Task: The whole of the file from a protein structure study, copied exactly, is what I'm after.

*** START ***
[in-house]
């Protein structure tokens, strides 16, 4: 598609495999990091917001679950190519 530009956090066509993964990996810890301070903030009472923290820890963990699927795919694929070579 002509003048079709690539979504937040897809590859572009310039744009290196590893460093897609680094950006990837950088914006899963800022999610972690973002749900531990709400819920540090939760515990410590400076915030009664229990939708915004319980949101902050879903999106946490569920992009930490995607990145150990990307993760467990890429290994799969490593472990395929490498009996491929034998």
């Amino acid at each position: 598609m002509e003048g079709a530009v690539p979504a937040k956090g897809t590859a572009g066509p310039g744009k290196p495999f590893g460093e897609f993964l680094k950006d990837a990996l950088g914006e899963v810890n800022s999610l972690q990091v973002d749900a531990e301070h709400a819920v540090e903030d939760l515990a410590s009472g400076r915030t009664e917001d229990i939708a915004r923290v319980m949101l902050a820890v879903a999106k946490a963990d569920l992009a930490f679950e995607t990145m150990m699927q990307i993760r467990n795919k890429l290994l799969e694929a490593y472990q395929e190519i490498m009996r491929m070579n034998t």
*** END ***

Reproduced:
[in-house]
């Protein structure tokens, strides 16, 4: 598609495999990091917001679950190519 530009956090066509993964990996810890301070903030009472923290820890963990699927795919694929070579 002509003048079709690539979504937040897809590859572009310039744009290196590893460093897609680094950006990837950088914006899963800022999610972690973002749900531990709400819920540090939760515990410590400076915030009664229990939708915004319980949101902050879903999106946490569920992009930490995607990145150990990307993760467990890429290994799969490593472990395929490498009996491929034998």
């Amino acid at each position: 598609m002509e003048g079709a530009v690539p979504a937040k956090g897809t590859a572009g066509p310039g744009k290196p495999f590893g460093e897609f993964l680094k950006d990837a990996l950088g914006e899963v810890n800022s999610l972690q990091v973002d749900a531990e301070h709400a819920v540090e903030d939760l515990a410590s009472g400076r915030t009664e917001d229990i939708a915004r923290v319980m949101l902050a820890v879903a999106k946490a963990d569920l992009a930490f679950e995607t990145m150990m699927q990307i993760r467990n795919k890429l290994l799969e694929a490593y472990q395929e190519i490498m009996r491929m070579n034998t």